I have been asked a number of times over the past year about how to start an Etsy shop, what have I learned, what tips are helpful, etc. After being asked many times, I decided it was time to do a blog series about starting and running an Etsy shop. I am far from an expert and find that I am still learning all the time. These are just the things I have learned over the past year.
Before you can even open a shop on Etsy, you need to ask yourself some questions. What am I going to sell? How is it different from other options out there? Am I ready to run my own business? Am I ready for the amount of time involved? You aren’t just opening an online shop, you are opening a business.
If you decide you are ready to open up a shop, now you need to do some research. Hop on Etsy and look for things similar to what you would make. Look for successful shops. See how they photography, how they price, how they write their descriptions and tags. Learn from them. Note: I am not saying to copy them, their style, or their work. Just see how a successful shop in your chosen craft operates to help you learn what you need to do.
What’s in a Name?
You also need to come up with a business name! This is a fun but important step. You need to make sure that your name reflects what you do and yourself. Etsy only allows you to change your shop name once. Plus, your shop is a business. If you do business outside of Etsy as well (craft fairs, local selling, etc.) you will want the same name everywhere. For me, I chose Abigail’s Attic Accessories for many reasons.
1- It is named after my daughter, which is the main reason I opened my business.
2- I sell accessories of all kinds, not just women or babies or home, but all of the above.
3- Attic and basement are often associated with the “bargain” part of the store. I offer affordable product for the average shopper.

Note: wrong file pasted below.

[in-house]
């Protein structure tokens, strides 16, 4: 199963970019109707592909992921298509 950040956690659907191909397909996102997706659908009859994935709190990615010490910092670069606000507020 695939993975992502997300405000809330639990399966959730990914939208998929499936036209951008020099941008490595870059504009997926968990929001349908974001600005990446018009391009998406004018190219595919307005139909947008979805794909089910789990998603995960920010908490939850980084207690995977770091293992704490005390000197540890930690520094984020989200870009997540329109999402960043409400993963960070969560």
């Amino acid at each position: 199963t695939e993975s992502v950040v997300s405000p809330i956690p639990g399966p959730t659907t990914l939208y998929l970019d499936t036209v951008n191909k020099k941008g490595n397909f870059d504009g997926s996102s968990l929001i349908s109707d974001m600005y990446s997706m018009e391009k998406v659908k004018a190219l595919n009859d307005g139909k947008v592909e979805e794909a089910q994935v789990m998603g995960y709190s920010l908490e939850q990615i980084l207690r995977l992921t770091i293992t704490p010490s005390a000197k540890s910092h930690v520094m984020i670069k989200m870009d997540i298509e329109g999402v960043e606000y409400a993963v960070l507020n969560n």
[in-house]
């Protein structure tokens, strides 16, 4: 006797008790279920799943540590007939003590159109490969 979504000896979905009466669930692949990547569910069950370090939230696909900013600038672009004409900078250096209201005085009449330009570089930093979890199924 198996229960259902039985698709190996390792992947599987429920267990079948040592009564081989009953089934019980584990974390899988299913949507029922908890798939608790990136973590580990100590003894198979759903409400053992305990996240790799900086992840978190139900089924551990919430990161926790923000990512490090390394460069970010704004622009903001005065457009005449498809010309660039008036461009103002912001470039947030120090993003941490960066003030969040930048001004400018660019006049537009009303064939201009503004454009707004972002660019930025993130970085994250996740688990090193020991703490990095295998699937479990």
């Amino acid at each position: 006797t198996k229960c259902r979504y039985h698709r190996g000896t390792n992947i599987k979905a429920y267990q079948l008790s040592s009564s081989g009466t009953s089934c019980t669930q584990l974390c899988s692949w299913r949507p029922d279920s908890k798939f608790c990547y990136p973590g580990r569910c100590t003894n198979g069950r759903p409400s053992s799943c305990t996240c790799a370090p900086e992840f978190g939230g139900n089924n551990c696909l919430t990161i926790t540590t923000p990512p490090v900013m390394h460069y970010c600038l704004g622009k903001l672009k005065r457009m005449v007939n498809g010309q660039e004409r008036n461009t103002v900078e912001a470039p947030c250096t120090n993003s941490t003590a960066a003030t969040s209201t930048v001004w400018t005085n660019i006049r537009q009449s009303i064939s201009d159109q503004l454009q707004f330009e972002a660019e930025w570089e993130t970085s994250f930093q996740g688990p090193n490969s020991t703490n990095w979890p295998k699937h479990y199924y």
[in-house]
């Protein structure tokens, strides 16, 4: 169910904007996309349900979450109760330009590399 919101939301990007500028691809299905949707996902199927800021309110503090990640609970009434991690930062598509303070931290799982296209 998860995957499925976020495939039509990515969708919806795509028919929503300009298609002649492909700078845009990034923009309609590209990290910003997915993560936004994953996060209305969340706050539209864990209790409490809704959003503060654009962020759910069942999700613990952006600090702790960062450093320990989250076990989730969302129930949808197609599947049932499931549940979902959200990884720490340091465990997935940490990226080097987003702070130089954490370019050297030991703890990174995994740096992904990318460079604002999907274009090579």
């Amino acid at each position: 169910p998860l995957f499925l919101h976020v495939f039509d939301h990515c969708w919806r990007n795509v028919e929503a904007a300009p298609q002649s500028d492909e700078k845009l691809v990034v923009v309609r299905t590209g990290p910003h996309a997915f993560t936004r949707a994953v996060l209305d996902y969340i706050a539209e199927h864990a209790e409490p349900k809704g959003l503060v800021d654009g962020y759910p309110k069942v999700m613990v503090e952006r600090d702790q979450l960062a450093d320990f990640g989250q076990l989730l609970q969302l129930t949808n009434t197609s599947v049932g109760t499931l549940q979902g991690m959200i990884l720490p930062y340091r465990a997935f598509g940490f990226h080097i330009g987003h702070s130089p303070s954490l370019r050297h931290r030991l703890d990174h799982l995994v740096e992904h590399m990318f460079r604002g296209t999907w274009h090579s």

4- It has a nice sound to it.
Get to Work!
Here is another fun part. Creating stock! Whether you offer made to order, ready to ship, or a mixture of both, you need at least one of each item made so you can take pictures to list. I opened my shop with only 5 items. I don’t recommend that. Some people say you need 25-100 items before you open shop. I think somewhere in the middle is a good goal. You want to have enough items that your shoppers have some choice and that you are found easier (the more items, the easier you are found). But if you don’t start listing your items, you can’t sell them. My personal opinion is no less than 10 items when you open up but be working to more items all the time. My views and sales have gotten a bit steadier since hitting 50 items. Most sellers say the “magic number” to really making it is 100.
Yes, to make money you need to first spend money. You obviously need the materials to make your product but you also have some other things you should consider having on hand. You will need shipping supplies and packaging supplies as well. We will go over shipping and packaging later in the series. You are also going to need a digital camera. It is nice if you have a higher quality one but many sellers take great pictures using a basic camera or even their iPhone. We will also be going over photography later in the series.
As part of the series I am also asking some of my fellow Etsy sellers for some advice to pass on to you all. (Be sure to check out their shops after reading. They are some very talented people!) This week I asked them: “What do you wish you had done before opening shop or what did you do that made the process easier?”
Patricia from Patricia Shea Designs said: “I wish I had worked on getting a more cohesive look or style to my shop – that’s where I am now going in reverse.”
Shawna from JSB Arts said: “Having GOOD QUALITY photographs from the git-go. That has been one of the biggest hurdles to overcome….Little by little, I have been trying to cycle through and edit my pictures; but on top of everything else, it takes a back seat to other things I have going on. You would be surprised how much a good photograph with interesting composition can really help your exposure.”
Marley from Cobalt Sky Studio said: “I wish I had known where my business would evolve to. I would have given it a better name. I was doing photography and paintings, now with the buoy pillows the name sometimes seems silly to me. I wish it was something more “salty”…More nautical sounding.”
link parties I do each week.